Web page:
The other point that is not taken into consideration is that you can negative gear shares, exactly the same as property, yet the lefties don’t complain about that, and Labor have no plan to abolish it or grandfather it.

    So, abolishing it means that your holding costs increase if it is not cash flow positive, but the treatment of a loss is not changed, and yes it will have a significant impact on the market if it were abolished. No one really knows what impact it would have but my money is on rents increasing faster if they did.

    I am now and always have been a massive negative gearer, get some big nice houses that are on say a 3% yield, on 105% LVR, on IO, offset against your large income and half your holding loss. As you get older and rents increase and your borrowings don’t, the properties eventually become cash flow neutral and then turn positive. This tends to coincide with retirement and the point in your investing lifecycle when you are on the dash for cash phase, your growth assets were planted 30 years ago and you become income hungry as you no longer work and earn. So, it is a very neat concept for the boomers that have surfed this baby all the way up and are now all heading into retirement at the same time, and at least Labor have said that they won’t change it for existing owners and only for new ones.

    I have told my son to hold off on buying his first one until after the election to see what way the pendulum swings, if Labor get in which is looking highly likely and abolish it, the impact whatever way it goes will present opportunity especially during the early stages.

    But the real scam in the Labor policy, the real fucking thieving bastard ploy, that nobody is talking about and in fact the only small commentary that is being made is that it deserves them right, is that they are going to half the Capital Gain Discount, which really means they will double the tax on a capital gain. Why, the fuck, is no one talking about this what seems very much like, and I stand corrected if there has been another bigger one, the biggest tax grab ever since they introduced income tax 100 years ago.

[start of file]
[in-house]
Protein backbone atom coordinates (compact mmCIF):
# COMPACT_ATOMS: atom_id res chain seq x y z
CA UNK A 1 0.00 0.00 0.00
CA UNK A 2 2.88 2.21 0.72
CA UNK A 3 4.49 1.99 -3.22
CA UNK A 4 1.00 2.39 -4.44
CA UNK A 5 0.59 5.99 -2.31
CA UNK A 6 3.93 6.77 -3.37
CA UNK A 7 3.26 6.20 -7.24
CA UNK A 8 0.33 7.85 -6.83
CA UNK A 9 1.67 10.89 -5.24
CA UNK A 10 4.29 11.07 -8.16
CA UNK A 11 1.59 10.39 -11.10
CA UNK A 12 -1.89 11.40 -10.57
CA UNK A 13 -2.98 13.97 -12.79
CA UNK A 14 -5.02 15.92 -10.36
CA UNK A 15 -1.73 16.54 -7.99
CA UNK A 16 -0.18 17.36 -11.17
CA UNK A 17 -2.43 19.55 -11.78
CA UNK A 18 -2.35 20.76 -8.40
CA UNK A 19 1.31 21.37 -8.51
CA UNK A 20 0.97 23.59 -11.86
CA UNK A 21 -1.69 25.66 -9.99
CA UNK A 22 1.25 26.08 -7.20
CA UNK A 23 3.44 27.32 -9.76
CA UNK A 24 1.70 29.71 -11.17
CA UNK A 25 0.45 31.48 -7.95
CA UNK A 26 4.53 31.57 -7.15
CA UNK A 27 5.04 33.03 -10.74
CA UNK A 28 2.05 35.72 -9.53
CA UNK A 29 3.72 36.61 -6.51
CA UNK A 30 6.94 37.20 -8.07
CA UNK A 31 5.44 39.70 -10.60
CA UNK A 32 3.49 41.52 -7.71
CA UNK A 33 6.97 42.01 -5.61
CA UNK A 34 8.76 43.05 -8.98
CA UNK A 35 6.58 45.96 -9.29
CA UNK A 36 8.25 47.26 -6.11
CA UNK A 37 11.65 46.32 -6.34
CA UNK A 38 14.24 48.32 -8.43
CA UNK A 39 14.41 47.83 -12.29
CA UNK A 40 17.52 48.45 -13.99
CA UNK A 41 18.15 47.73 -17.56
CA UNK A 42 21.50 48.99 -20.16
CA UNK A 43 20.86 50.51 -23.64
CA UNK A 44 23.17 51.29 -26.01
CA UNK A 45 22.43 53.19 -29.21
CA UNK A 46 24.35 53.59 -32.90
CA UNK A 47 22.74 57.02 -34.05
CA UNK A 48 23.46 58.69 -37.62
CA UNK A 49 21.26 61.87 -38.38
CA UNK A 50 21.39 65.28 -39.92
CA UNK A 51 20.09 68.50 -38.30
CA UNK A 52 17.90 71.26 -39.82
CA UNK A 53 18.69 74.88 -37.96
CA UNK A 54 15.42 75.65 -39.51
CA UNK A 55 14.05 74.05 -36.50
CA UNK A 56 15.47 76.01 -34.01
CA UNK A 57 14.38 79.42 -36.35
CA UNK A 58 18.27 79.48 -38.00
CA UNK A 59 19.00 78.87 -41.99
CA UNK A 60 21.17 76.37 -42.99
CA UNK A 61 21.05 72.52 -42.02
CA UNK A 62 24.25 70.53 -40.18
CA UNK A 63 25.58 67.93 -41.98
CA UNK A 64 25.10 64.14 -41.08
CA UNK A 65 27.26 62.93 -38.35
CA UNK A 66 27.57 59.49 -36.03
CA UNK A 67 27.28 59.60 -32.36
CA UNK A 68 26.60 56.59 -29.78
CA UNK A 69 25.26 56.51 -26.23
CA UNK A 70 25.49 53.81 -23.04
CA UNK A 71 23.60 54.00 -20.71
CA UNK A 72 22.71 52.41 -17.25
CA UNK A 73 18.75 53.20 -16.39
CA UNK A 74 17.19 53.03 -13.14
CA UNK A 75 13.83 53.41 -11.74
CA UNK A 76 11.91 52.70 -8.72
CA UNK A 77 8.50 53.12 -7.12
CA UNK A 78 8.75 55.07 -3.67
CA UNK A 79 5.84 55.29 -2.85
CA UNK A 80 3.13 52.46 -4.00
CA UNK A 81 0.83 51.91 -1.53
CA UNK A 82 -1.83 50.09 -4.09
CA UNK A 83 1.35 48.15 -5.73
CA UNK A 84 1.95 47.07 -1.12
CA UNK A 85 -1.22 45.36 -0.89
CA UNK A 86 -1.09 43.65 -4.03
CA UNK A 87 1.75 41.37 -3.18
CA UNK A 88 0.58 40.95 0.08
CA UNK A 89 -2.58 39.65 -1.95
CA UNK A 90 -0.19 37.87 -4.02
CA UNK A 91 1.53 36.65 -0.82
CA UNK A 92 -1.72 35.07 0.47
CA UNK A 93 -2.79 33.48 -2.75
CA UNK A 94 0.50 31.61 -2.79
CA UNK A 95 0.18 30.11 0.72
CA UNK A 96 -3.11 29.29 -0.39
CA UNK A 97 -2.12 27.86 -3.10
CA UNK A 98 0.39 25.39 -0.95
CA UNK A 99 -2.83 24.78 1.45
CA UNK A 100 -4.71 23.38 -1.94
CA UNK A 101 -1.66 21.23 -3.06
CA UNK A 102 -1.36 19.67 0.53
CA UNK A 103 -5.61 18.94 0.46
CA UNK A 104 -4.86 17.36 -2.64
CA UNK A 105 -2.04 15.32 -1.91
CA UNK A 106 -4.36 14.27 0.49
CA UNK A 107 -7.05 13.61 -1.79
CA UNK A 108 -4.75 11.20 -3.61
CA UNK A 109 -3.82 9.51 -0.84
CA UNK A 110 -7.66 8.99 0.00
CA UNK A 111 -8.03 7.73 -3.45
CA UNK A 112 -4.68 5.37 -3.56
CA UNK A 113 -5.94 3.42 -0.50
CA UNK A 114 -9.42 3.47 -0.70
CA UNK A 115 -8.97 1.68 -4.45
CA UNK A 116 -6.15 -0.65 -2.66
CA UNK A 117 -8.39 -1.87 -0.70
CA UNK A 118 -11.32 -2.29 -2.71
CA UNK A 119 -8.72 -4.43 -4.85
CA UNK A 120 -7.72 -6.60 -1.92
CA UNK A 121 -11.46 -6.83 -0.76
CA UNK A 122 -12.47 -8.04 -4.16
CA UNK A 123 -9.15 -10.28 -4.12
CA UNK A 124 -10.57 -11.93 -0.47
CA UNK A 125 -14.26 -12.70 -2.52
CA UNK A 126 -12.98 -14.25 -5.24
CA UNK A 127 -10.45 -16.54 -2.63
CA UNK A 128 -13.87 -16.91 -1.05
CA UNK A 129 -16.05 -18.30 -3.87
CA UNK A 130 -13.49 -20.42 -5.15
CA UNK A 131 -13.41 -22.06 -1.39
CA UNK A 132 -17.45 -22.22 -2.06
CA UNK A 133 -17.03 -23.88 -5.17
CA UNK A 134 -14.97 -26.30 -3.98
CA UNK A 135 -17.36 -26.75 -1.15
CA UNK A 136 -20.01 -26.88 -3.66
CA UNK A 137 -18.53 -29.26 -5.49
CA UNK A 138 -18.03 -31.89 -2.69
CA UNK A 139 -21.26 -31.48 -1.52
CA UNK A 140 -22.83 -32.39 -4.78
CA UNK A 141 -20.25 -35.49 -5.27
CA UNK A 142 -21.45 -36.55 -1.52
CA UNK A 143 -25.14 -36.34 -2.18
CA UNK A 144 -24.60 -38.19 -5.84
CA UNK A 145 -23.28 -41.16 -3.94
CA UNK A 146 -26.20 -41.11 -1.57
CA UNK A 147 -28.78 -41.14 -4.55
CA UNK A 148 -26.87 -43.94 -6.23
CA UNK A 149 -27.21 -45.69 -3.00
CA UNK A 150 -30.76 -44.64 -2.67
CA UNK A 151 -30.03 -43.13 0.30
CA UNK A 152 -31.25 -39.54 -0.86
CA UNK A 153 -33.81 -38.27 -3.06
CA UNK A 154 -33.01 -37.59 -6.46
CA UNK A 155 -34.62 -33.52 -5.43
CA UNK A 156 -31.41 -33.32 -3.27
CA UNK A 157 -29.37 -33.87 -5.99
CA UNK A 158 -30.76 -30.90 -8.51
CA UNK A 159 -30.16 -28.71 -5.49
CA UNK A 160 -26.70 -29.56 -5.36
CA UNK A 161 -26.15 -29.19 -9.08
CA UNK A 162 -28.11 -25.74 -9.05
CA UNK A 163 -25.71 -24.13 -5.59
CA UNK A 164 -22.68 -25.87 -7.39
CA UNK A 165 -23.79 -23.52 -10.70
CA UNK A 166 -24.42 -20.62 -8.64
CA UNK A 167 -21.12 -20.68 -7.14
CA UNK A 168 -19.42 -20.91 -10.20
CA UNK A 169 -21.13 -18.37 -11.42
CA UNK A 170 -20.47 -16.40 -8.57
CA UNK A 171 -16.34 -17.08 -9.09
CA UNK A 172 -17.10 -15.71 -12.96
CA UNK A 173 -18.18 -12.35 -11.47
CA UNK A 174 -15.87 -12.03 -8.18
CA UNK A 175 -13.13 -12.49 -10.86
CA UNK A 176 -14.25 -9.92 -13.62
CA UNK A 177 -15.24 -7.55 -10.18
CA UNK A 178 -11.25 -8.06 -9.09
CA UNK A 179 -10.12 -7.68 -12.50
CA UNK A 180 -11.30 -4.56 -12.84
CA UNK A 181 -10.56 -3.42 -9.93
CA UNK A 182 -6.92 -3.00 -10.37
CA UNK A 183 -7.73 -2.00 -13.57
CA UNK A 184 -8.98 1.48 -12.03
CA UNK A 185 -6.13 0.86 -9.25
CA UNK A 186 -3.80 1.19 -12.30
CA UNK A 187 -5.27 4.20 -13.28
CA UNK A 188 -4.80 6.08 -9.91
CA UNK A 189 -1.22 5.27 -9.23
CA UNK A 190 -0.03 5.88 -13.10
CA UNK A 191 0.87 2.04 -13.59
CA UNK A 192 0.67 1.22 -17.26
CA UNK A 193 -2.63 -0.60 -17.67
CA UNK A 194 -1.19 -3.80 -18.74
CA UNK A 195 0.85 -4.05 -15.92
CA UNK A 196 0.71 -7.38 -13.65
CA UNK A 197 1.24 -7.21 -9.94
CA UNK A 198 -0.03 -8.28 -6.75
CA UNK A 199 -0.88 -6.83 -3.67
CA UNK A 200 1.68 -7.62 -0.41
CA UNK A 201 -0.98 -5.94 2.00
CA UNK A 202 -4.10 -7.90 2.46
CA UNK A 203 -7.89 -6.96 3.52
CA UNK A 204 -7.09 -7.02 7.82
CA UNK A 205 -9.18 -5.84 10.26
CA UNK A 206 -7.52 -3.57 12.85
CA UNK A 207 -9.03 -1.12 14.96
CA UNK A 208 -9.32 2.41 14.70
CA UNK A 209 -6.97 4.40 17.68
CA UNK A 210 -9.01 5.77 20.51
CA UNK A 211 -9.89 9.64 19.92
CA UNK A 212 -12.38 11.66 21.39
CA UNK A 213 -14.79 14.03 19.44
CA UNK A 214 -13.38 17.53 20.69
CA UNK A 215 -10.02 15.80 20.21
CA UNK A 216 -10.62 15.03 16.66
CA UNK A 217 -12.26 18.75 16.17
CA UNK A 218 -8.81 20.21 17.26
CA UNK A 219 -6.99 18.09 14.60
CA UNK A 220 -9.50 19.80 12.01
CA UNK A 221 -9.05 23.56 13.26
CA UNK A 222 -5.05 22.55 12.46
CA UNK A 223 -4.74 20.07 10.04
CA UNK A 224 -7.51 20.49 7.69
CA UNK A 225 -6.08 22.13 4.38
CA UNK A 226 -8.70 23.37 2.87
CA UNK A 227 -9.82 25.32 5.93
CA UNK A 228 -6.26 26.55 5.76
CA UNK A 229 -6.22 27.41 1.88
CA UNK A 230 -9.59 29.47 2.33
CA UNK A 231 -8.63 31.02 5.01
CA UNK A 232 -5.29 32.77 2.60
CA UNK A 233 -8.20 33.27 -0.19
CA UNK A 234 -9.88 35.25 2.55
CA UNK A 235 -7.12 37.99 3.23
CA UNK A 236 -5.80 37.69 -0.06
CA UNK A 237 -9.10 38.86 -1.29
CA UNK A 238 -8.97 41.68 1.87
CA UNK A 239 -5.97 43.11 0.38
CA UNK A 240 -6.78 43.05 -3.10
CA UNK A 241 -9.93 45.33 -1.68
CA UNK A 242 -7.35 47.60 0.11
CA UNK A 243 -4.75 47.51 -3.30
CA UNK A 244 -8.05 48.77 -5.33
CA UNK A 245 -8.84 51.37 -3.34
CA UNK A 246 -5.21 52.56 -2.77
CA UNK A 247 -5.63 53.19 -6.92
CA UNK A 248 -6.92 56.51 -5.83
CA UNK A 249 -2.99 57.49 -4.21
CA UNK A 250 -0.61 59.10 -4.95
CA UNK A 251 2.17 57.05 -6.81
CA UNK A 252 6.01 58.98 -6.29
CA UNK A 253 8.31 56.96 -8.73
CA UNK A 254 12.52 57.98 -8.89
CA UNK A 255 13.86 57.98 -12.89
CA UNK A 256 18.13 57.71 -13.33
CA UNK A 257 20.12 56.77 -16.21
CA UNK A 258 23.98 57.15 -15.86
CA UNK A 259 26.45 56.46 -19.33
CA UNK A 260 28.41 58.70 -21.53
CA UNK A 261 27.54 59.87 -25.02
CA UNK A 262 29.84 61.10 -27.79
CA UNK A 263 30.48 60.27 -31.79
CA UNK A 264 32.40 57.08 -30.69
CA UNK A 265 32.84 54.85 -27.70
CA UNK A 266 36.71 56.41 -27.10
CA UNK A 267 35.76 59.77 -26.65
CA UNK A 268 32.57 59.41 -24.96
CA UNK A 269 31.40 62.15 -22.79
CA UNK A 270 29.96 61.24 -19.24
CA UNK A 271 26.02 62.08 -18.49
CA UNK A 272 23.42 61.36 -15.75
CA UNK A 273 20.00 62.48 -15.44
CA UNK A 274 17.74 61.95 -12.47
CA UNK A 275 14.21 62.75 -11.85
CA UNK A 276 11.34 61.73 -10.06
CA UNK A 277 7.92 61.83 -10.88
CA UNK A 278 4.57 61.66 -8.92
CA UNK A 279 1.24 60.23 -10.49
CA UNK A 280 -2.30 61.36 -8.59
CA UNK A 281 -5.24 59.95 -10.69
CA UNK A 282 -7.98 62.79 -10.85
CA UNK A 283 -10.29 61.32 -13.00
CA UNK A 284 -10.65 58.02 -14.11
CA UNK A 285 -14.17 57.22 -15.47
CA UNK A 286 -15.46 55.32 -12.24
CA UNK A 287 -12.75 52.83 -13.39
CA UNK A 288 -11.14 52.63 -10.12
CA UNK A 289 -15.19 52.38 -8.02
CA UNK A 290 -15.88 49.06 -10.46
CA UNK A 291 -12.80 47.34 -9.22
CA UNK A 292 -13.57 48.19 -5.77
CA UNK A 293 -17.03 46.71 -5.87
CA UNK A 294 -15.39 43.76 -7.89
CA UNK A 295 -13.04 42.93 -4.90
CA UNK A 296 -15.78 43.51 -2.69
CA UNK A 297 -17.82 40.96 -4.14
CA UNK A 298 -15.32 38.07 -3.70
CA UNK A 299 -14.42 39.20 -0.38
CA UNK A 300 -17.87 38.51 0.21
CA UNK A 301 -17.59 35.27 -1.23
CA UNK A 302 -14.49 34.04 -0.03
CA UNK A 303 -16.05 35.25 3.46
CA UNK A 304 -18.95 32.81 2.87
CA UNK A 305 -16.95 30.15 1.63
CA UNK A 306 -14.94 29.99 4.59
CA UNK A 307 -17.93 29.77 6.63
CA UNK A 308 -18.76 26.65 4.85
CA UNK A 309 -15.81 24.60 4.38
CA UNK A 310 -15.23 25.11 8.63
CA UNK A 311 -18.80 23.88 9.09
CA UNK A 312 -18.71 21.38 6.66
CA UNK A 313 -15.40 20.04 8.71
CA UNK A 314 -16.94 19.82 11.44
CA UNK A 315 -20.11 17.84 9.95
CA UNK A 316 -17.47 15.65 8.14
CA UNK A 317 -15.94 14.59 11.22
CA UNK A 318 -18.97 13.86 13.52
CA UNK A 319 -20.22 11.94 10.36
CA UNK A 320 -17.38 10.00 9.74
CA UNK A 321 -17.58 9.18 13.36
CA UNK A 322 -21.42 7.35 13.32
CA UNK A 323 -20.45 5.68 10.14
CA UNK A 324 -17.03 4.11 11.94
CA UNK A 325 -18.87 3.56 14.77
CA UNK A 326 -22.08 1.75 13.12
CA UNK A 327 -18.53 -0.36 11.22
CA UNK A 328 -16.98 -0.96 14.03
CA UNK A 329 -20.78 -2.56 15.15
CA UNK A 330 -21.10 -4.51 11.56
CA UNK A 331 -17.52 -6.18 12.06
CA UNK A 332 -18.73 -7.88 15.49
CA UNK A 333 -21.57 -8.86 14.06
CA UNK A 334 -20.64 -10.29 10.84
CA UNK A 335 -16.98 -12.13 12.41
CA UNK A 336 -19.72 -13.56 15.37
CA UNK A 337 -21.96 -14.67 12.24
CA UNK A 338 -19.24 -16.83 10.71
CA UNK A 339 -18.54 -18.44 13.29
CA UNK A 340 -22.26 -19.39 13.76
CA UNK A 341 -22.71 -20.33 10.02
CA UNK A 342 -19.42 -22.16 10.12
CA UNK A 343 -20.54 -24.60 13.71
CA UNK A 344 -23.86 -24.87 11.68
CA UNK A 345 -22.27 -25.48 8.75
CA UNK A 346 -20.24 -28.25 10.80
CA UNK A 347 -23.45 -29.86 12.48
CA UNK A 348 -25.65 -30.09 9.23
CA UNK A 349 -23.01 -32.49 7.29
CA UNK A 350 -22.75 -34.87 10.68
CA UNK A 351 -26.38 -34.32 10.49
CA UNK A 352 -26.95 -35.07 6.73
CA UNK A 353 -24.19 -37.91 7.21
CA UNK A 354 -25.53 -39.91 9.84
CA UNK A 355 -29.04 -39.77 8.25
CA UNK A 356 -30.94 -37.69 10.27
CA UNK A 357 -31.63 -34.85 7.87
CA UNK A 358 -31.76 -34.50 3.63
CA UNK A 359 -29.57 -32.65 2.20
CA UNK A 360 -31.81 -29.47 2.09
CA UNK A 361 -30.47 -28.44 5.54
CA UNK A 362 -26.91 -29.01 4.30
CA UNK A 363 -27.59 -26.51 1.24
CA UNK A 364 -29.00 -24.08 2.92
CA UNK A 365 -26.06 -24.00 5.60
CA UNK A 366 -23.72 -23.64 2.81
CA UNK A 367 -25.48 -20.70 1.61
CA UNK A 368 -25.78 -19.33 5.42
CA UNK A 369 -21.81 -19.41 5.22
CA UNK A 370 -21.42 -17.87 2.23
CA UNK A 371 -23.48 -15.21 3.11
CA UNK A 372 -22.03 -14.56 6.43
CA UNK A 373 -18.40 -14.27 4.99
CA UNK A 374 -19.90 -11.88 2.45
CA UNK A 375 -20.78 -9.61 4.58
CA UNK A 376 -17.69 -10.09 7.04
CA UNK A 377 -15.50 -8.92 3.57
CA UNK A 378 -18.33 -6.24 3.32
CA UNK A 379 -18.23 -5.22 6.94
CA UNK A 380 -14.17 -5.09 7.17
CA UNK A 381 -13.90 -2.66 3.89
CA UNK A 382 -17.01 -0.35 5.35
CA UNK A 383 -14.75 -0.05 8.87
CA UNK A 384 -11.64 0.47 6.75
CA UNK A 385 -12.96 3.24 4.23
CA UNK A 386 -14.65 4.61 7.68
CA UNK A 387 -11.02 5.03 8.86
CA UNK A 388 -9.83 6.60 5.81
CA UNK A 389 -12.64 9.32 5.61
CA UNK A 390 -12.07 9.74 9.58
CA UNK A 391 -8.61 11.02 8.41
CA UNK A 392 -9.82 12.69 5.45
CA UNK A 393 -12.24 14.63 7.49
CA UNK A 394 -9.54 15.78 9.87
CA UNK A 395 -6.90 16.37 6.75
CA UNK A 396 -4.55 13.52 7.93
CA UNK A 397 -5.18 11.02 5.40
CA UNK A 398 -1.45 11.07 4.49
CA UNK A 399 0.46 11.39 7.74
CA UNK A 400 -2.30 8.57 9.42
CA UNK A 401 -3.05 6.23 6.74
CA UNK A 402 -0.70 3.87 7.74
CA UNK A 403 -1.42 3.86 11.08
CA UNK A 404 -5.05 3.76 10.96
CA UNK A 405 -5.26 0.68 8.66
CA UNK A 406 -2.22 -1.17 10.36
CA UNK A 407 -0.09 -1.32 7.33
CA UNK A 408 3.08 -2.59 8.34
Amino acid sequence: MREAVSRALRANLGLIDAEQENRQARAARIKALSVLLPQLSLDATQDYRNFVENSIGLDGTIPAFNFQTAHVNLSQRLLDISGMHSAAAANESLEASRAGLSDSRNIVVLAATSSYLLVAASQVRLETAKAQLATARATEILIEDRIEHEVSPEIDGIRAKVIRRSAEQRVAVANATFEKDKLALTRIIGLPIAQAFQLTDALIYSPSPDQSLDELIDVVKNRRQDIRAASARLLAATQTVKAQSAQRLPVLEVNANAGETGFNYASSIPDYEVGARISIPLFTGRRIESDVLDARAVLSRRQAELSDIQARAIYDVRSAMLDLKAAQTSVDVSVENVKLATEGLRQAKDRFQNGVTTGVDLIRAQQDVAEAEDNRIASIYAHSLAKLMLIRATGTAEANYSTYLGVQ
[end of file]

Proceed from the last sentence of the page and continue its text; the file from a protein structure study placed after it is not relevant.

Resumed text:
1. I didn’t want to try to complicate things by talking about Labor’s plan to abolish negative gearing.

      The point I’m trying to make is that Wilson, without a salary, is in cash flow trouble with his extensive property investments.

      Oh, and the Kouk is a troll.

      1. Troll is an overused term these days. Some other terms may be feeling a little left out in this new Information Age, such as shit stirrer, lying cunt, cockhead and fuckwit, the overuse of the word troll has devalued the meaning of dickheadery.

        1. I think for Kouky, it’s the original usage; he’s putting stuff out there which he doesn’t actually believe to get a reaction.

          One of his classics this week was that supply and demand had nothing to do with the availability of credit.

          1. Yes but if winding up dudes is your profession and you are being paid for it then it’s work and not trolling. Trolling is only trolling when you do it for pleasure and non-financial benefit.

  3. By the way arrived in Sydney town late tonight, doing a bit of international work time zone stuff so I am caffeinated, working over the night period from the hotel and and heading up to the Hunter Valley and have an English speaking driver prick me up at sparrows fart and drive me up for a client meeting at 10am. So I thought I would go out for a bit and stretch the legs. Everywhere is dead, really dead, and its a Thursday night. I am a Sydneysider from way back and yes I know they have cleaned up the cross, changed opening times and all that, but the entire inner city makes downtown Brisbane seem like Las Vegas in comparison. I was down here with the missus just before Christmas and stayed down the rocks and had a good time, the rocks being what it is, but yes this place is is coming like a ghost town. All the clubs have been closed down, this place is coming like a ghost town, bands won’t play no more, too much fighting on the dance floor.